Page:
In the 1930s, President Hebert Hoover was fond of saying that blessed are the children since they shall inherit the national debt. He must be rolling over in his grave today and he must be pitying our children on learning that for the first time ever our national debt has exceeded $30 trillion. In relation to the size of the economy, our public debt level now is higher than it was at the end of the Second World War.
While Hoover might have worried about a large national debt, today that does not seem to be too much of a concern to most politicians and academic economists.
Having drunk at the fount of Modern Monetary Theory and believing that interest rates will stay low forever, our politicians and academics are unfazed by record peacetime budget deficits and unprecedentedly high debt levels. In their mind, high public debt levels do not matter. It is all the more surprising considering that, as Harvard’s Kenneth Rogoff and Carmen Reinhart have reminded us, history is littered with all too many examples of countries having experienced serious economic crises as a result of their having got themselves onto unsustainable public debt paths.
The major problem with a high public debt level is that it saddles the government with large future interest payment obligations. That leaves little room for other public expenditures and makes it difficult for the government to bring the budget deficit under control. Failing to rein in the deficit, in turn, risks keeping the public debt on an ever-increasing path. In that context, it has to be of deep concern that the non-partisan Congressional Budget Office is forecasting that on present trends the country’s public debt to GDP ratio will approximately double from around 100 percent at present to 200 percent by 2050.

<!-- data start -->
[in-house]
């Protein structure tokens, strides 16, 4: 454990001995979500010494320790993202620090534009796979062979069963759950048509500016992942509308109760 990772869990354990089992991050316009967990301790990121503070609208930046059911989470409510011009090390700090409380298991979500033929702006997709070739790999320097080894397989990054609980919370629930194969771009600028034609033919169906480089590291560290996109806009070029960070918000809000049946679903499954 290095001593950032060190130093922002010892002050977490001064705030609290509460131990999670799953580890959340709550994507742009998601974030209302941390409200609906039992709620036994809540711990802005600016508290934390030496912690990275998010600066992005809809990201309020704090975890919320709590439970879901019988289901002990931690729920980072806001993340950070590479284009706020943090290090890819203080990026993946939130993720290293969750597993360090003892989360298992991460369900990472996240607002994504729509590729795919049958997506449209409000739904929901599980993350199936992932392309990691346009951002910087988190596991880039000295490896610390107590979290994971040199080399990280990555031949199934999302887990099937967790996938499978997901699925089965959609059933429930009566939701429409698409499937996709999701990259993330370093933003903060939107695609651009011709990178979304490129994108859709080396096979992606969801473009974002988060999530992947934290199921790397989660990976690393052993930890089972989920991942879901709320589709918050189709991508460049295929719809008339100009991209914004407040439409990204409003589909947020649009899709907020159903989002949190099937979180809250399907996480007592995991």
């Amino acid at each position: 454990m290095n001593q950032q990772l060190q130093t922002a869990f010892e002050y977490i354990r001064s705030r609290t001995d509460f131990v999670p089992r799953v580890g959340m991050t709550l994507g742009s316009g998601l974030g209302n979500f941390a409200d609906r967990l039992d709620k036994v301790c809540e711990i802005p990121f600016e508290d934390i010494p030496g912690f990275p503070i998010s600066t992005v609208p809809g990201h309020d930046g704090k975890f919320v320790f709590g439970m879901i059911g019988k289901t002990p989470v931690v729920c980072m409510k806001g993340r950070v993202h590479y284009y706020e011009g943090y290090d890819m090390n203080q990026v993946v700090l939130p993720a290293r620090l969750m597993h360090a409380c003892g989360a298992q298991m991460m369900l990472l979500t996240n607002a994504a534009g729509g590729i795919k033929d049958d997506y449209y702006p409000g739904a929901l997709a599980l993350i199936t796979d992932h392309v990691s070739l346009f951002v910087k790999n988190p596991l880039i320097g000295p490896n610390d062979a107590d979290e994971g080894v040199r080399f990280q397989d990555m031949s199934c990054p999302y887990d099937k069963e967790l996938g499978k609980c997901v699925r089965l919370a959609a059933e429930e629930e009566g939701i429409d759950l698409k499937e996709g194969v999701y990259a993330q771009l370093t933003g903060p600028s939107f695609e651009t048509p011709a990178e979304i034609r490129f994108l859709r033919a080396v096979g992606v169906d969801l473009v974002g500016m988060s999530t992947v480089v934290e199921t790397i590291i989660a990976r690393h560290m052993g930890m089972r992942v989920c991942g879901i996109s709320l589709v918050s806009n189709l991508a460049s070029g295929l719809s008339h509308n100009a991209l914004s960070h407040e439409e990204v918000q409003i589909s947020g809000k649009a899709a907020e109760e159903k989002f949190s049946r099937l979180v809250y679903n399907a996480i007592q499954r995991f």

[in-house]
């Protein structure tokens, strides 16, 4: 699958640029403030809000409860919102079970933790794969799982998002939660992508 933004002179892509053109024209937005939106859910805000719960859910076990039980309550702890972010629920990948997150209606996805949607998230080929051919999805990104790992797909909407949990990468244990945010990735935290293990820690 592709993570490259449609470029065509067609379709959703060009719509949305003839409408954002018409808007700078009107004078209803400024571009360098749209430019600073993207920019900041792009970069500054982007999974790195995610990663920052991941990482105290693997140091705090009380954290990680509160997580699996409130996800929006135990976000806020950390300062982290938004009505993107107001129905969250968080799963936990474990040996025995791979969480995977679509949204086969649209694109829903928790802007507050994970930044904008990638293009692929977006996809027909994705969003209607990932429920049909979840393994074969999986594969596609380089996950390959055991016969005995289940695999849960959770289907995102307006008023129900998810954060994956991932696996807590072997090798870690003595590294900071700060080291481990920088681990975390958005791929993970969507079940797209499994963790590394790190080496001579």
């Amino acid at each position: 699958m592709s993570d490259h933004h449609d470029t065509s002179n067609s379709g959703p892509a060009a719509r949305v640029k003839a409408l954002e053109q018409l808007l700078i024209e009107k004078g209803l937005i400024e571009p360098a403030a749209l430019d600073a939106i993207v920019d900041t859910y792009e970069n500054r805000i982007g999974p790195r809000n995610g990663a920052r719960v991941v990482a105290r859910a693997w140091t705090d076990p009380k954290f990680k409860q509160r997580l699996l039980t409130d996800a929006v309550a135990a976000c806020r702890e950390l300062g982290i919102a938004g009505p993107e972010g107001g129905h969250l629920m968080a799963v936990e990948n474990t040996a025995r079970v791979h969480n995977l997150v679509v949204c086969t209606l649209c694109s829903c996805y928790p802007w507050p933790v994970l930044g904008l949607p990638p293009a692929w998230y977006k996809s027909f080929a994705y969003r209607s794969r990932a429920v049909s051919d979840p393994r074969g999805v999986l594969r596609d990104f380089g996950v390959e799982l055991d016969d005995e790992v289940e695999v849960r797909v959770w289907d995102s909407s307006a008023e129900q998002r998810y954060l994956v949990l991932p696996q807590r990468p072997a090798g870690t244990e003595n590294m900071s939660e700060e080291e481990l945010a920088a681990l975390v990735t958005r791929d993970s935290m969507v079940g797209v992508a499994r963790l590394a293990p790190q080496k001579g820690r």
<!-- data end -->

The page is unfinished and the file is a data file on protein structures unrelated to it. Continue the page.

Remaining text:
A high public debt level highly compromises the Federal Reserve’s ability to keep inflation under control. In particular, it makes it difficult for the Fed to raise interest rates for fear of adding to the government’s interest payment burden. Such a consideration would seem to have particular pertinence today with inflation running at its fastest pace in the past forty years and with the Fed needing to raise interest rates substantially from its present zero bound if it hopes to get the inflation genie back into the bottle.
Especially at a time of high inflation, a high public debt level makes the country economically vulnerable. That is because we have become the world’s largest debtor nation. For many years now, we have relied on the kindness of strangers in general and on the Chinese and Japanese in particular to finance our budget excesses.
If foreigners begin to perceive that we are in the process of inflating away our debt, they will be reluctant to hold that debt and will demand higher interest rates in order to compensate them for inflation risk. That in turn could cause the dollar to swoon, which would only add to inflationary pressures and fuel further concerns about our wanting to inflate away our debt.
Unfortunately, in recent years, the lack of any real constituency for disciplined budget policies has given foreigners reason to begin doubting our political willingness to honor our public debt commitments without resorting to inflation. First, in 2017 at a time of considerable domestic economic strength, the Trump administration enacted a large unfunded corporate tax cut that added substantially to our national debt. Then, in March 2021 against the advice of most economists, the Biden administration enacted a $1.9 trillion budget stimulus that contributed to our largest peacetime budget deficit on record.
If we are not to go down the well-trodden path of countries debasing their currencies to inflate away their debt, we would seem to need to take the passing of the $30 trillion mark for our public debt more seriously than today’s politicians and academics seem to be doing. More important yet, we need to fashion a bipartisan consensus for responsible budget policies.
We owe it to our children and grandchildren.